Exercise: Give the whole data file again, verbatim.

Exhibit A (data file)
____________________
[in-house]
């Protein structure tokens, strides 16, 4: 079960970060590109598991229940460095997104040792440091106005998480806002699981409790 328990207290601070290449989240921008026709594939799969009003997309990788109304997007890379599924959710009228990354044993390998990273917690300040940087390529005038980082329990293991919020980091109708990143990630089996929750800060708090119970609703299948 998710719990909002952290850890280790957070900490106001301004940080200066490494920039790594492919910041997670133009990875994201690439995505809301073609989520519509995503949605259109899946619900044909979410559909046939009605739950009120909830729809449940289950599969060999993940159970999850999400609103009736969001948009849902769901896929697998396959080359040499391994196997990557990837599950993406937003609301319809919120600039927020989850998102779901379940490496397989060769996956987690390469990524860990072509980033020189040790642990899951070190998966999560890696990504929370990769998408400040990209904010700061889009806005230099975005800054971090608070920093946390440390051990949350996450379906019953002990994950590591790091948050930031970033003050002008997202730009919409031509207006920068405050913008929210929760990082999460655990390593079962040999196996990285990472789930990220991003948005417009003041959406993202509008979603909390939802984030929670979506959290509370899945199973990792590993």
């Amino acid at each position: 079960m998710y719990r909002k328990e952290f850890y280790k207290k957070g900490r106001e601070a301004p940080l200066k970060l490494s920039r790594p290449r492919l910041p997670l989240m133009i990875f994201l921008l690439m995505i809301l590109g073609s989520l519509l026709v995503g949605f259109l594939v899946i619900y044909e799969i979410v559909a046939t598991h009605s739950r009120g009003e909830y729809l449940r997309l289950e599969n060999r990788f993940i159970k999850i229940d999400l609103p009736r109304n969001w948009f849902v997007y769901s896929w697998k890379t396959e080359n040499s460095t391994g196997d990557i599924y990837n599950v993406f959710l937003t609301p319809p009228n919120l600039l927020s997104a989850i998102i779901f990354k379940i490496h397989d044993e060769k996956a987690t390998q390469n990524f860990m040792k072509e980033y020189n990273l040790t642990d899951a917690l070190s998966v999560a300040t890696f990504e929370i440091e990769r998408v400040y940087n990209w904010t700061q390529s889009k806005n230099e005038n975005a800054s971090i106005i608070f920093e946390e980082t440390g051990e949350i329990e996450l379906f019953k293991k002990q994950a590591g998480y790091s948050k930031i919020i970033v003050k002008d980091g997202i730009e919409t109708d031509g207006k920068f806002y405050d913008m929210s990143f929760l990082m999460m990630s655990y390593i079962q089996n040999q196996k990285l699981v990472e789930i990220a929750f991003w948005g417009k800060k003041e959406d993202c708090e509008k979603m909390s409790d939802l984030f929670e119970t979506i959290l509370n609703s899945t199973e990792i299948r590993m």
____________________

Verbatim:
[in-house]
């Protein structure tokens, strides 16, 4: 079960970060590109598991229940460095997104040792440091106005998480806002699981409790 328990207290601070290449989240921008026709594939799969009003997309990788109304997007890379599924959710009228990354044993390998990273917690300040940087390529005038980082329990293991919020980091109708990143990630089996929750800060708090119970609703299948 998710719990909002952290850890280790957070900490106001301004940080200066490494920039790594492919910041997670133009990875994201690439995505809301073609989520519509995503949605259109899946619900044909979410559909046939009605739950009120909830729809449940289950599969060999993940159970999850999400609103009736969001948009849902769901896929697998396959080359040499391994196997990557990837599950993406937003609301319809919120600039927020989850998102779901379940490496397989060769996956987690390469990524860990072509980033020189040790642990899951070190998966999560890696990504929370990769998408400040990209904010700061889009806005230099975005800054971090608070920093946390440390051990949350996450379906019953002990994950590591790091948050930031970033003050002008997202730009919409031509207006920068405050913008929210929760990082999460655990390593079962040999196996990285990472789930990220991003948005417009003041959406993202509008979603909390939802984030929670979506959290509370899945199973990792590993």
């Amino acid at each position: 079960m998710y719990r909002k328990e952290f850890y280790k207290k957070g900490r106001e601070a301004p940080l200066k970060l490494s920039r790594p290449r492919l910041p997670l989240m133009i990875f994201l921008l690439m995505i809301l590109g073609s989520l519509l026709v995503g949605f259109l594939v899946i619900y044909e799969i979410v559909a046939t598991h009605s739950r009120g009003e909830y729809l449940r997309l289950e599969n060999r990788f993940i159970k999850i229940d999400l609103p009736r109304n969001w948009f849902v997007y769901s896929w697998k890379t396959e080359n040499s460095t391994g196997d990557i599924y990837n599950v993406f959710l937003t609301p319809p009228n919120l600039l927020s997104a989850i998102i779901f990354k379940i490496h397989d044993e060769k996956a987690t390998q390469n990524f860990m040792k072509e980033y020189n990273l040790t642990d899951a917690l070190s998966v999560a300040t890696f990504e929370i440091e990769r998408v400040y940087n990209w904010t700061q390529s889009k806005n230099e005038n975005a800054s971090i106005i608070f920093e946390e980082t440390g051990e949350i329990e996450l379906f019953k293991k002990q994950a590591g998480y790091s948050k930031i919020i970033v003050k002008d980091g997202i730009e919409t109708d031509g207006k920068f806002y405050d913008m929210s990143f929760l990082m999460m990630s655990y390593i079962q089996n040999q196996k990285l699981v990472e789930i990220a929750f991003w948005g417009k800060k003041e959406d993202c708090e509008k979603m909390s409790d939802l984030f929670e119970t979506i959290l509370n609703s899945t199973e990792i299948r590993m």